Students create petition due to dissatisfaction with President Tetlow’s response to Fr. Dziak abuse allegations


Screengrab of the petition.

Madeline Taliancich

Student Molly Sullivan created a petition in response to President Tania Tetlow’s April 18 email to students about the sexual assault allegations made against the Rev. Ted Dziak, former Vice President for Mission and Identity.

Sullivan, a sociology and Spanish sophomore, said one of her professors gave students the floor during class to speak on how they were feeling about President Tetlow’s email and the allegations made against Dziak. This conversation sparked her desire to create a petition about her and other students’ frustrations.

“I raised my hand and said I was frankly really disgusted and upset by the email. I thought it was tone deaf and didn’t present the right message about abuse victims and survivors,” she said. Sullivan cited Tetlow encouraging students to seek pastoral care in her email as inconsiderate due to the fact that Dziak was a part of university clergy just three years prior.

Other students in her class didn’t feel the same. Sullivan said one of the only male students in the class said he saw no issue with the email and that as far as students knew, Dziak was a good Jesuit man.

“It was shocking to me. I didn’t realize people still felt that way,” she said of people believing the story of alleged perpetrators over those of victims.

Soon after, Sullivan said other students began to speak up who felt similarly to her and were upset by Tetlow’s email. She said the conversation also shed light on how difficult sexual assault reporting can be at Loyola. This led her to create the petition, “Demand for Increased Accessibility for Reporting Sexual Assault at Loyola University NOLA,” on

“After that conversation, I felt like no real change is going to come unless someone did something,” she said.

The petition lists several demands, including an apology email from Tetlow for her “tone-deaf email,” mandatory and yearly behavioral reporting training for all those at Loyola, and increased access to a behavioral reporting form through a link on LORA and as QR codes in buildings.

The petition has garnered 343 signatures at the time of publishing. Some of the reasons for signing the petition stressed the need for more accountability for sexual assault, that “due process can’t be an excuse for defending perpetrators” and that survivors of sexual assault deserve to be heard, according to the petition.

Although Tetlow said she has yet to formally receive the petition, she said a few students sent emails to her with statements similar to those in the petition.

In her first year as university president, Tetlow said that she instituted mandatory training for all faculty and staff to make clear the importance of reporting under Title IX and that she would be happy to make that a yearly training.

Tetlow said she also likes students’ ideas for increased access to the reporting process and that the university will work on enacting these ideas this summer.

“I want to continue to encourage students to share their thoughts and ideas,” she said. “I have worked to fight sexual assault and harassment for decades, as a lawyer, law professor and advocate, and I am eager to keep improving our efforts at Loyola.”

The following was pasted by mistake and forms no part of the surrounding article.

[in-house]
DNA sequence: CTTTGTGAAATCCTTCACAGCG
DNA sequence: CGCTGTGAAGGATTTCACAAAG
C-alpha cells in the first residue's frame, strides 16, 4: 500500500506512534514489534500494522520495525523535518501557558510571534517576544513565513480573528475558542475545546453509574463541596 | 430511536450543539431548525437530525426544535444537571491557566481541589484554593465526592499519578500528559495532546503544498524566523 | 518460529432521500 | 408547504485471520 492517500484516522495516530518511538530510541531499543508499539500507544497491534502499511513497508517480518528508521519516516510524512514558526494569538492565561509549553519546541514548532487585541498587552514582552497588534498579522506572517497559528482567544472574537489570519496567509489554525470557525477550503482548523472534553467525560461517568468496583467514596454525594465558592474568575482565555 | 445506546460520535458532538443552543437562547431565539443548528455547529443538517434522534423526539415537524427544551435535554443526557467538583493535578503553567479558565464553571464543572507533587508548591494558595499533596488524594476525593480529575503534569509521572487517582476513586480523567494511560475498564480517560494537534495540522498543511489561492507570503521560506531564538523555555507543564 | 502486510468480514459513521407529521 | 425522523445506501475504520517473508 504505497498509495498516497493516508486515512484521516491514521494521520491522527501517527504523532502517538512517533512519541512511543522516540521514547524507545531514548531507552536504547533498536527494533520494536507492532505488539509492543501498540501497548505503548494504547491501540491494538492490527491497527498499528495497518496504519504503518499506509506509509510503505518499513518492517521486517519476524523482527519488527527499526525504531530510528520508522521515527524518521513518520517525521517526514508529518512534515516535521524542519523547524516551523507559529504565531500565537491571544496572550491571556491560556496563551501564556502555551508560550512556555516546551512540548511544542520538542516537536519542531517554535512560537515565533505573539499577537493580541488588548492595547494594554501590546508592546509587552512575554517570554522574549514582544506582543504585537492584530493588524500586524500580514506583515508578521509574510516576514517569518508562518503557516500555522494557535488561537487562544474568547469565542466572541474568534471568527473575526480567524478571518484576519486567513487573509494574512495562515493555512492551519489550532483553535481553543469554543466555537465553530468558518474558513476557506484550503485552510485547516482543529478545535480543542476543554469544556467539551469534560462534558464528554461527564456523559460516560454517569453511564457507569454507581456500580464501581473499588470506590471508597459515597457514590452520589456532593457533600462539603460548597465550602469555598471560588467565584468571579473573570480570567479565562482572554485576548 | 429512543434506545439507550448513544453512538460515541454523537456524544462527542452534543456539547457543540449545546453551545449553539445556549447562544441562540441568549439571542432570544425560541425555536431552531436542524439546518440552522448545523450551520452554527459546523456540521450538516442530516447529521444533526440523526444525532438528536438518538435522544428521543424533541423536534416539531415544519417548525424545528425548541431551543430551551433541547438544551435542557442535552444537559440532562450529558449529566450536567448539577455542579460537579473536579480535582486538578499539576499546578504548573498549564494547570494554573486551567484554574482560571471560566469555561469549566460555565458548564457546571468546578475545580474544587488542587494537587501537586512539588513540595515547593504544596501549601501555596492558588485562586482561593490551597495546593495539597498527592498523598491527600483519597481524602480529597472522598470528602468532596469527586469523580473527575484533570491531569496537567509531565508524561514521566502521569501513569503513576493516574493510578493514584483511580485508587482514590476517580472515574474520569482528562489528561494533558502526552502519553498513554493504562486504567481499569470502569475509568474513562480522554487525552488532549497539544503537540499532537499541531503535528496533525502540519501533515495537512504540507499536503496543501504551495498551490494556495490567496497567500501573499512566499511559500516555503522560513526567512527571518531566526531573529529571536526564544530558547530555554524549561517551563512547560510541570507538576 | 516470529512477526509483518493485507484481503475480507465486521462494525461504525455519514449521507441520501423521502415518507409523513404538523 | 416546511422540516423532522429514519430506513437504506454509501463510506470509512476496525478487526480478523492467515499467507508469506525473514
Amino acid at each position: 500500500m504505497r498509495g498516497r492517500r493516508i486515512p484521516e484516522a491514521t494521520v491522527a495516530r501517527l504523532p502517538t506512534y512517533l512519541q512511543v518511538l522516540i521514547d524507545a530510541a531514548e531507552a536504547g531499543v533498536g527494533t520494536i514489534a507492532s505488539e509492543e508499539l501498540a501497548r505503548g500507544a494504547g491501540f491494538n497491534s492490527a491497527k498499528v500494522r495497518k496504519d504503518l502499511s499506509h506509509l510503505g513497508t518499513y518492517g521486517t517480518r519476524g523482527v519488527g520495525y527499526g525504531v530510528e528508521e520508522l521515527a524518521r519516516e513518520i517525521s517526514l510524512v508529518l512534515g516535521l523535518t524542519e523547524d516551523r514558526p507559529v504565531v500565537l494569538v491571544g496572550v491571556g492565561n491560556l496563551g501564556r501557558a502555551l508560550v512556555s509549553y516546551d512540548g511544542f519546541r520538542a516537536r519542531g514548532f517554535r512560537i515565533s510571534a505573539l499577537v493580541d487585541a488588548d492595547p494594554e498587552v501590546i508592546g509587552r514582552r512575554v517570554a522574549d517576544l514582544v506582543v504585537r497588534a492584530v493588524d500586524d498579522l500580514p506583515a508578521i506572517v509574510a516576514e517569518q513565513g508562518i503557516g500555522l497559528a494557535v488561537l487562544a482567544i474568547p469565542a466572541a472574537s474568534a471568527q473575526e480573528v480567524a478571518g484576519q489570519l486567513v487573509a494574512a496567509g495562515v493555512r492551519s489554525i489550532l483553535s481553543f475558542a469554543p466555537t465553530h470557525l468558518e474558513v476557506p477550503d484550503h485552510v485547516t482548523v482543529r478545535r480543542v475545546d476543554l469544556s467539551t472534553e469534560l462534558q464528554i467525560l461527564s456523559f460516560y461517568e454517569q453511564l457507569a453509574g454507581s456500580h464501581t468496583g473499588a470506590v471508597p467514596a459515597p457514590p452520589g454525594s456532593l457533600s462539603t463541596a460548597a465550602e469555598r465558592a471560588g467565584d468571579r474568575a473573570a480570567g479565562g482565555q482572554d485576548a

Environmental science and biology sophomore Zarya Curran was one of the students who collaborated with Sullivan on some of the demands outlined in the petition. Sullivan said Curran had the idea of having a link to the sexual assault reporting form on LORA.

Curran said they had previously helped a friend report someone and that it was difficult to find clear reporting instructions. They also said that sexual assault reporting is made obvious to freshmen at orientation, but that it would be “really, really valuable to have that sort of reacquaintance with the process, especially after we’ve had more time at Loyola.”

Curran echoed Sullivan’s disappointment in Tetlow’s email, citing two specific comments made by the university president.

The first of these two comments in Tetlow’s email encouraged students to “await the facts about the allegations of sexual assault and not rush to judgment, as hard as that can be.”

“A lot of us think that standing with survivors should have been the emphasis rather than the subtext there,” Curran said.

Curran, like Sullivan, said they also found Tetlow’s suggestion in her email to seek pastoral care for support “very hypocritical and kind of insensitive.”

Sophomore theatre arts major Aria Jackson is one of the 343 to have signed the petition. She said she signed after seeing how individuals could be affected by Tetlow’s email, especially those who are survivors of sexual assault on Loyola’s campus.

“I figured that something should change, you know, and we should get as many people on board with the change because the demands that are in the email and that are in the petition are not unreasonable,” she said.

Although not a survivor herself, Jackson said she felt anger at Tetlow’s email and that it felt like it came from a place of wanting to protect Loyola’s reputation rather than validating people in their claims. She said she hopes that the petition will help the university administration understand that sexual assault is a sensitive topic for many and that students’ demands are met.

“I’m hopeful that we can actually have our end goals met and have more accessibility,” Curran said.